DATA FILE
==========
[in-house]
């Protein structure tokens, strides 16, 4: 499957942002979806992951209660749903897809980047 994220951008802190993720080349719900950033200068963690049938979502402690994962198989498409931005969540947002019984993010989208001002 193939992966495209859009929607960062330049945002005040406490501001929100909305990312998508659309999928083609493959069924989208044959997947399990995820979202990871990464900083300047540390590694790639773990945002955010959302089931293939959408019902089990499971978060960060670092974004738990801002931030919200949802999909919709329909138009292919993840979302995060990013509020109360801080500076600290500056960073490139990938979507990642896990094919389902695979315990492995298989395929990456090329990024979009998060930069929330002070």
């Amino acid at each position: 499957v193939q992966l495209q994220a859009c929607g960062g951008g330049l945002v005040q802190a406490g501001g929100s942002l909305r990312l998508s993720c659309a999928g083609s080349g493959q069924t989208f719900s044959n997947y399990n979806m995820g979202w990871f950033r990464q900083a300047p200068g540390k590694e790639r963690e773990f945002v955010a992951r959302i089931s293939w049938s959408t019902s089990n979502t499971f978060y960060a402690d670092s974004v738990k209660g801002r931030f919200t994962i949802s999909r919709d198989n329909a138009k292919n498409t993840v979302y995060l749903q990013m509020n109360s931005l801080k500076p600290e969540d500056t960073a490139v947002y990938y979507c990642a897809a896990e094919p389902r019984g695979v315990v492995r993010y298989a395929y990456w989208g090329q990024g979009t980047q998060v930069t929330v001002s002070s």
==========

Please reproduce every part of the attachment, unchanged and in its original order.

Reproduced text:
[in-house]
């Protein structure tokens, strides 16, 4: 499957942002979806992951209660749903897809980047 994220951008802190993720080349719900950033200068963690049938979502402690994962198989498409931005969540947002019984993010989208001002 193939992966495209859009929607960062330049945002005040406490501001929100909305990312998508659309999928083609493959069924989208044959997947399990995820979202990871990464900083300047540390590694790639773990945002955010959302089931293939959408019902089990499971978060960060670092974004738990801002931030919200949802999909919709329909138009292919993840979302995060990013509020109360801080500076600290500056960073490139990938979507990642896990094919389902695979315990492995298989395929990456090329990024979009998060930069929330002070």
């Amino acid at each position: 499957v193939q992966l495209q994220a859009c929607g960062g951008g330049l945002v005040q802190a406490g501001g929100s942002l909305r990312l998508s993720c659309a999928g083609s080349g493959q069924t989208f719900s044959n997947y399990n979806m995820g979202w990871f950033r990464q900083a300047p200068g540390k590694e790639r963690e773990f945002v955010a992951r959302i089931s293939w049938s959408t019902s089990n979502t499971f978060y960060a402690d670092s974004v738990k209660g801002r931030f919200t994962i949802s999909r919709d198989n329909a138009k292919n498409t993840v979302y995060l749903q990013m509020n109360s931005l801080k500076p600290e969540d500056t960073a490139v947002y990938y979507c990642a897809a896990e094919p389902r019984g695979v315990v492995r993010y298989a395929y990456w989208g090329q990024g979009t980047q998060v930069t929330v001002s002070s």